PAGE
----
Mutual fund fever is sweeping Europe.
With short-term bank and bond yields in much of Europe lower than even U.S. interest rates, individual investors in Europe have been shoveling cash into stock funds at a brisk pace in search of higher returns.
Salomon Smith Barney Inc. analyst A. Steven Englander noted in a recent report that individuals' net purchases of non-money-market mutual funds in Europe "roughly doubled last year in France, more than doubled in Italy and roughly quadrupled in Germany."
And given most European markets' huge gains in the first quarter of this year, there is little to discourage continental investors from pushing even more cash into stocks, analysts note.
Whereas the Italian stock market has risen 37.4% already this year, the annualized yield on three-year Italian government notes is a mere 4.5%. That's even less than the 5.7% yield on three-year U.S. Treasury notes.
Another force driving money into European stocks: "Steadily aging populations and uncertainties about [state] welfare systems are encouraging long-term savings" in Europe, Englander said.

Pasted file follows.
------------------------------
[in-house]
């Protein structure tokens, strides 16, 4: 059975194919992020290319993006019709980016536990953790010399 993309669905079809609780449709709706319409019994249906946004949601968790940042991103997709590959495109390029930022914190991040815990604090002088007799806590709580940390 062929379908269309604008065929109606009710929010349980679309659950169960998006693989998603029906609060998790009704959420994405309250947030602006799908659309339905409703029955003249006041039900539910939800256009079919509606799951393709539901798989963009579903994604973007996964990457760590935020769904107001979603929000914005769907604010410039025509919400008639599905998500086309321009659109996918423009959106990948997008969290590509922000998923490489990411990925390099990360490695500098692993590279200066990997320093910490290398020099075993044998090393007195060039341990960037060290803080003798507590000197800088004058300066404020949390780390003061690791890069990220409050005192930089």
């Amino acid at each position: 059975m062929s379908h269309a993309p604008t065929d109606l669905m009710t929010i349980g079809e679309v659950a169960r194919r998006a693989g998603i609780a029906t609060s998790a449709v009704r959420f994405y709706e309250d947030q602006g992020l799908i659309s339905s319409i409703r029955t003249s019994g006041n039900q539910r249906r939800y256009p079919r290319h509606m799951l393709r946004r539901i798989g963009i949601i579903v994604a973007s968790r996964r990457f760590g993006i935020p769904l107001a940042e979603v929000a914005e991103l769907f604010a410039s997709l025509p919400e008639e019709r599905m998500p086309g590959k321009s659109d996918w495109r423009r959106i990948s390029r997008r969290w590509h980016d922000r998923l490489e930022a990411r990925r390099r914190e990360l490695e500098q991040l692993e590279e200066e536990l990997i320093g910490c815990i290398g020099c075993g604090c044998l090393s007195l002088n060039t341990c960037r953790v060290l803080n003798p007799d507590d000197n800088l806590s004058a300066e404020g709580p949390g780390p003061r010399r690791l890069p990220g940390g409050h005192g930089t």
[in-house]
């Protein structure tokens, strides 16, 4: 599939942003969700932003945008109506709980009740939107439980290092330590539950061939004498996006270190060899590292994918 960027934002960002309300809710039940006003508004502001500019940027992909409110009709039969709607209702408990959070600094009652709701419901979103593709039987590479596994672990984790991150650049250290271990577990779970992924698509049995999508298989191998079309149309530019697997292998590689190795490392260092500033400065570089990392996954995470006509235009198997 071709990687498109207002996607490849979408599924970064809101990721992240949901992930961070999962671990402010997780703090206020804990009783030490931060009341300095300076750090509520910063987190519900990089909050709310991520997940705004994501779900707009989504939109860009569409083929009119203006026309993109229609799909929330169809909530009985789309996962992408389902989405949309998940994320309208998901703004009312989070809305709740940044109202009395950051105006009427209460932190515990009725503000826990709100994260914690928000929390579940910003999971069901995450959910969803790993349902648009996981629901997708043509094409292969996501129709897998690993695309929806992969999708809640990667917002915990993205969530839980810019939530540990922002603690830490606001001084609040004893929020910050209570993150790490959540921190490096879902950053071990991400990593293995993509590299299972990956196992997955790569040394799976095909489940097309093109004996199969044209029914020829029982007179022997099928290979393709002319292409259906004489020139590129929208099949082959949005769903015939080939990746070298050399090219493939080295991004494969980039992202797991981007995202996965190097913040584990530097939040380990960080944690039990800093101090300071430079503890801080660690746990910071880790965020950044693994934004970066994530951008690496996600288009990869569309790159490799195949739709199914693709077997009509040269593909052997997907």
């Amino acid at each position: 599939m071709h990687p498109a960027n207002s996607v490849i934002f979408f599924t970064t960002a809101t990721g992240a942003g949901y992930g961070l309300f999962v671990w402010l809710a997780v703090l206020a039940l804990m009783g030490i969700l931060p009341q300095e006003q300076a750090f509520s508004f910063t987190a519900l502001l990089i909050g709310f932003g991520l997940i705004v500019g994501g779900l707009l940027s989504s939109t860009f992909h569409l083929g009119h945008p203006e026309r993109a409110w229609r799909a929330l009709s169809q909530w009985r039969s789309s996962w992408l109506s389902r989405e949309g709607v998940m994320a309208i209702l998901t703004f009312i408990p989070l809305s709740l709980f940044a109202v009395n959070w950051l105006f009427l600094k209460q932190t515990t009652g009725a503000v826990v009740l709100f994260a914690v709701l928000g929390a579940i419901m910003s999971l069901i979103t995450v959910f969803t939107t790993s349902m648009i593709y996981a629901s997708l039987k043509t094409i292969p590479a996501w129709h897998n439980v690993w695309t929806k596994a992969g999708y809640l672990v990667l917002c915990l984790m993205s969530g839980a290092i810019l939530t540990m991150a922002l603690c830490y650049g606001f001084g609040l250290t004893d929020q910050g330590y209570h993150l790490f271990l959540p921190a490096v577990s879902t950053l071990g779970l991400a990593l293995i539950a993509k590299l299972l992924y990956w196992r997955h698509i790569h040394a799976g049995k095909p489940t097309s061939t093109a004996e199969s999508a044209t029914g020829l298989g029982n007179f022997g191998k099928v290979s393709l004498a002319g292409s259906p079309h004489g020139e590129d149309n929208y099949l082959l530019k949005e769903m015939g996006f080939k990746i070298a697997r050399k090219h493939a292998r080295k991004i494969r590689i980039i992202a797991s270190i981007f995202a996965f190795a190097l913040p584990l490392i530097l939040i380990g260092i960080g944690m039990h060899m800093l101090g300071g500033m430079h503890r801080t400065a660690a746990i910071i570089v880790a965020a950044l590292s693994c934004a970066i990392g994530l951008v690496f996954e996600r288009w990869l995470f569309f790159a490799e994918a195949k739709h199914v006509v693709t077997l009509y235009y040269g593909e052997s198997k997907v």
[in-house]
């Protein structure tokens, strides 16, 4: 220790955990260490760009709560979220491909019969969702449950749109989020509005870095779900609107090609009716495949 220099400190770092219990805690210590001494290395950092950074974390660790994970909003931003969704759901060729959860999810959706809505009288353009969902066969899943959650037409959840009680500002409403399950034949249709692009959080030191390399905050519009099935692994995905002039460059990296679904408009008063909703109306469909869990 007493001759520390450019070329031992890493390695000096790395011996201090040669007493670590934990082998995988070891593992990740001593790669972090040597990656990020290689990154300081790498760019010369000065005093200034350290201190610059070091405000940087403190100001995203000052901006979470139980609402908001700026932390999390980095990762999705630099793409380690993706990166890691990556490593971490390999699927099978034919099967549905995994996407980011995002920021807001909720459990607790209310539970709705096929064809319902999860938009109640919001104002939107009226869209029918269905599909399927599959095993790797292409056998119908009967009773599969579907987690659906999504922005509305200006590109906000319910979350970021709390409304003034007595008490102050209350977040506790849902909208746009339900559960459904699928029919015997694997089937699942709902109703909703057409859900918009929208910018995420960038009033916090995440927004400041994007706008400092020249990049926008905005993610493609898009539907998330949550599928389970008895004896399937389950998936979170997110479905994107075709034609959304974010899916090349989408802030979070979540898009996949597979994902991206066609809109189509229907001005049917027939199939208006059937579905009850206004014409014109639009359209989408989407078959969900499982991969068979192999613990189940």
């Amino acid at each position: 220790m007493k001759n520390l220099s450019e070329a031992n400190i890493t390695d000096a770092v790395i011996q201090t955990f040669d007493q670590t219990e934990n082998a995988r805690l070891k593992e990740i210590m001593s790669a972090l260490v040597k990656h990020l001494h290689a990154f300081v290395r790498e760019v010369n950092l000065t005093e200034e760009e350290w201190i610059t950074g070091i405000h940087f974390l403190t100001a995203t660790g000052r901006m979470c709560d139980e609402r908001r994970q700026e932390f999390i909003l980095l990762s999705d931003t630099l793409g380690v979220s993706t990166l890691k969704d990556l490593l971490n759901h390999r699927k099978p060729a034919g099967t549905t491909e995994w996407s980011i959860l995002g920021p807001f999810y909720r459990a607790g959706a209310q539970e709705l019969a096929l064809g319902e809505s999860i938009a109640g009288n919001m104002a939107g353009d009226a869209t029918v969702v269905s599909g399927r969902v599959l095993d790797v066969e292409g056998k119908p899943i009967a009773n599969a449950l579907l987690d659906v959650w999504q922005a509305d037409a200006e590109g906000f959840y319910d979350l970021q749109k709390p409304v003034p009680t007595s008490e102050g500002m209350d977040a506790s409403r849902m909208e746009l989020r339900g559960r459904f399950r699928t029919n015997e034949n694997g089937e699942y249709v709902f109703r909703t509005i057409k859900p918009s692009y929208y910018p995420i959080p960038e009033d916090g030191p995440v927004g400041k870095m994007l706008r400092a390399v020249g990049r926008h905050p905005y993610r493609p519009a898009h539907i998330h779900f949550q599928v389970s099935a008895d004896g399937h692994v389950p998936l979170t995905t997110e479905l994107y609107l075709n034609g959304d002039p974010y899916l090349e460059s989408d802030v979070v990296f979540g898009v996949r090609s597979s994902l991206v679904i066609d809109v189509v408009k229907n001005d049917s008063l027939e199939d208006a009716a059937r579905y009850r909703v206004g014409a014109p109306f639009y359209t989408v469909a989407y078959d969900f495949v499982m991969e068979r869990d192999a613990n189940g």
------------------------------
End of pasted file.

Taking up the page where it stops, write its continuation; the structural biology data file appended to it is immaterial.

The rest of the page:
Still, compared with the United States--where stock fund purchases have boomed for most of this decade--Europe's love affair with equities is in an early stage.
The level of equity-based mutual fund assets in the core European economies "still lags the United States by a wide margin," Englander noted.
The most recent data available show that the value of equity fund assets (household monies as well as institutional monies) was less than 6.5% of gross domestic product in Germany, Italy and Spain as of last September--compared with about 30% in the United States.
"A steady flow of household savings probably will, as in the United States, help support equity and bond markets at valuations that are high by earlier norms," Englander said.